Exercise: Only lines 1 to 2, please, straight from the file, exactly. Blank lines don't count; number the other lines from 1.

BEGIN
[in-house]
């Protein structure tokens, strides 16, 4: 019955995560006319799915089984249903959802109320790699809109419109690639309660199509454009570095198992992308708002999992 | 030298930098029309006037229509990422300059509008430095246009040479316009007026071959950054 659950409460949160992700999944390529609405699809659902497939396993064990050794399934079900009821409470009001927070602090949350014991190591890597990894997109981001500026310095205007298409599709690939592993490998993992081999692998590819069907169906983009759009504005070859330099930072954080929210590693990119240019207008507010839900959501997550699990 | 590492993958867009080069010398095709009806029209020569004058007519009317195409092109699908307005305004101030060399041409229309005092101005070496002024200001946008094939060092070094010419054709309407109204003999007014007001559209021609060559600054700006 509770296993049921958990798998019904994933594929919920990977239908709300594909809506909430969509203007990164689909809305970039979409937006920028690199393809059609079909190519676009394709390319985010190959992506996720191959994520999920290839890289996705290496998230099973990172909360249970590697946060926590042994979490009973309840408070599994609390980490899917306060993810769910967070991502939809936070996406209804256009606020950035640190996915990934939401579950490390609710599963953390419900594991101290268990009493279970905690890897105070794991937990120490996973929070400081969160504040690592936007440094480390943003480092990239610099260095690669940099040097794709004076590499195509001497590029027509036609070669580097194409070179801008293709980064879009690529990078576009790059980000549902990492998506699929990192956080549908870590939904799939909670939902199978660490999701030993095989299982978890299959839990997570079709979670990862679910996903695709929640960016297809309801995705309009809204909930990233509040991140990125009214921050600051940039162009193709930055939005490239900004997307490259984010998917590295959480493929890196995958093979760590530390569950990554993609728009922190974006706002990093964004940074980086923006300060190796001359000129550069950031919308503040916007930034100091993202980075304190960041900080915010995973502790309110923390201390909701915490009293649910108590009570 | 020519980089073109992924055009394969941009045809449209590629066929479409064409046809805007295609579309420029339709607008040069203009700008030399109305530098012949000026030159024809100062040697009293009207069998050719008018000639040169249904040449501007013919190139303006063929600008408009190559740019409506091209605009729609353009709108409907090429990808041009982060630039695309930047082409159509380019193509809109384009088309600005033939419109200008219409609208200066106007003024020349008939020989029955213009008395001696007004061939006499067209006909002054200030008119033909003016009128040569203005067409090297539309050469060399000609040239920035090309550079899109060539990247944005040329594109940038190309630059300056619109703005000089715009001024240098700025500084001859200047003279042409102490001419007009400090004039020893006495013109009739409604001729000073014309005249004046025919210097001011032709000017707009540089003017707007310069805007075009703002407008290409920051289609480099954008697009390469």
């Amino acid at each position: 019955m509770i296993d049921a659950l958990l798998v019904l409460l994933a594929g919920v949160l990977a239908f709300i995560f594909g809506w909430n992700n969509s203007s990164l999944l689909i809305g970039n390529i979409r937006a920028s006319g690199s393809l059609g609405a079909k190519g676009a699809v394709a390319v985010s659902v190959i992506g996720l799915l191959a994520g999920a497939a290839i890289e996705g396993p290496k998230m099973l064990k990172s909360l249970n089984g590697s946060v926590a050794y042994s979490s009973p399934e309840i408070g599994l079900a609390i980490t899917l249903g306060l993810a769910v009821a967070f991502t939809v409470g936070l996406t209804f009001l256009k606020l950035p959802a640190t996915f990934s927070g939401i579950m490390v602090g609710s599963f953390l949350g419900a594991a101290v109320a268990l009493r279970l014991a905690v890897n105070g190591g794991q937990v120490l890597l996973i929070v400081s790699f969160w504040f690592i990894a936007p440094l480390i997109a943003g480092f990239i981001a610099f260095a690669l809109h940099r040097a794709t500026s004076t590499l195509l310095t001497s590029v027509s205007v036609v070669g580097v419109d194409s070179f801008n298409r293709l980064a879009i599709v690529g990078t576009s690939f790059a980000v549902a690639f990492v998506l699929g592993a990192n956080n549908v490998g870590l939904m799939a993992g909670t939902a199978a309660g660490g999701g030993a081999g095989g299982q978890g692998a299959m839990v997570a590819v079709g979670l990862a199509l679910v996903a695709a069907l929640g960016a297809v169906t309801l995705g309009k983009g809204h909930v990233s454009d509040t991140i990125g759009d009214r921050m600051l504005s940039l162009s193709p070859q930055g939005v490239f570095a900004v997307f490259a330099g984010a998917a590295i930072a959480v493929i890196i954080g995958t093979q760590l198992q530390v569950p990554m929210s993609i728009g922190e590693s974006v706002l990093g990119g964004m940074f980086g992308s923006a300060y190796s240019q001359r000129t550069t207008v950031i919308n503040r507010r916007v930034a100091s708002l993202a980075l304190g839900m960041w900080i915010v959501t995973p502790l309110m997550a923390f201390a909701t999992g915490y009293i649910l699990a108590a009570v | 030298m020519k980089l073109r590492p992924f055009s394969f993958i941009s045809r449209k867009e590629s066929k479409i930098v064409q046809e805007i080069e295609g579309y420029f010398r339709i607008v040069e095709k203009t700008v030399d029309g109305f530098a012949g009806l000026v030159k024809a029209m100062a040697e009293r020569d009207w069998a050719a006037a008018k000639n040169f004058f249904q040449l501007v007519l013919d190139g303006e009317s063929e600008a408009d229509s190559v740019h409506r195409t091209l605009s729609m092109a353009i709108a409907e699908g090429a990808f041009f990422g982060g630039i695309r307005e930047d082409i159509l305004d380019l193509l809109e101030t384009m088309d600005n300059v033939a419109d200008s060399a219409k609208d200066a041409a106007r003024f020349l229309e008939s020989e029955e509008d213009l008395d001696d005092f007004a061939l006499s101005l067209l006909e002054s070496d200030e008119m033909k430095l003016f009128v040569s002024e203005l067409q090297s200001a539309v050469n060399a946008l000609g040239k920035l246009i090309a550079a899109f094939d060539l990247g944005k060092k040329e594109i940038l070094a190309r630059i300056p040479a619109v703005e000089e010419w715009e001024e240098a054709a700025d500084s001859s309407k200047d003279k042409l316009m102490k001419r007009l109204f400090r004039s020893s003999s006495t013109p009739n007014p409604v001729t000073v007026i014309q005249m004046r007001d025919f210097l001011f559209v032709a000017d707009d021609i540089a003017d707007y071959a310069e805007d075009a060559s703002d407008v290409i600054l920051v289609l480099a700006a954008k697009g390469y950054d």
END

[in-house]
């Protein structure tokens, strides 16, 4: 019955995560006319799915089984249903959802109320790699809109419109690639309660199509454009570095198992992308708002999992 | 030298930098029309006037229509990422300059509008430095246009040479316009007026071959950054 659950409460949160992700999944390529609405699809659902497939396993064990050794399934079900009821409470009001927070602090949350014991190591890597990894997109981001500026310095205007298409599709690939592993490998993992081999692998590819069907169906983009759009504005070859330099930072954080929210590693990119240019207008507010839900959501997550699990 | 590492993958867009080069010398095709009806029209020569004058007519009317195409092109699908307005305004101030060399041409229309005092101005070496002024200001946008094939060092070094010419054709309407109204003999007014007001559209021609060559600054700006 509770296993049921958990798998019904994933594929919920990977239908709300594909809506909430969509203007990164689909809305970039979409937006920028690199393809059609079909190519676009394709390319985010190959992506996720191959994520999920290839890289996705290496998230099973990172909360249970590697946060926590042994979490009973309840408070599994609390980490899917306060993810769910967070991502939809936070996406209804256009606020950035640190996915990934939401579950490390609710599963953390419900594991101290268990009493279970905690890897105070794991937990120490996973929070400081969160504040690592936007440094480390943003480092990239610099260095690669940099040097794709004076590499195509001497590029027509036609070669580097194409070179801008293709980064879009690529990078576009790059980000549902990492998506699929990192956080549908870590939904799939909670939902199978660490999701030993095989299982978890299959839990997570079709979670990862679910996903695709929640960016297809309801995705309009809204909930990233509040991140990125009214921050600051940039162009193709930055939005490239900004997307490259984010998917590295959480493929890196995958093979760590530390569950990554993609728009922190974006706002990093964004940074980086923006300060190796001359000129550069950031919308503040916007930034100091993202980075304190960041900080915010995973502790309110923390201390909701915490009293649910108590009570 | 020519980089073109992924055009394969941009045809449209590629066929479409064409046809805007295609579309420029339709607008040069203009700008030399109305530098012949000026030159024809100062040697009293009207069998050719008018000639040169249904040449501007013919190139303006063929600008408009190559740019409506091209605009729609353009709108409907090429990808041009982060630039695309930047082409159509380019193509809109384009088309600005033939419109200008219409609208200066106007003024020349008939020989029955213009008395001696007004061939006499067209006909002054200030008119033909003016009128040569203005067409090297539309050469060399000609040239920035090309550079899109060539990247944005040329594109940038190309630059300056619109703005000089715009001024240098700025500084001859200047003279042409102490001419007009400090004039020893006495013109009739409604001729000073014309005249004046025919210097001011032709000017707009540089003017707007310069805007075009703002407008290409920051289609480099954008697009390469």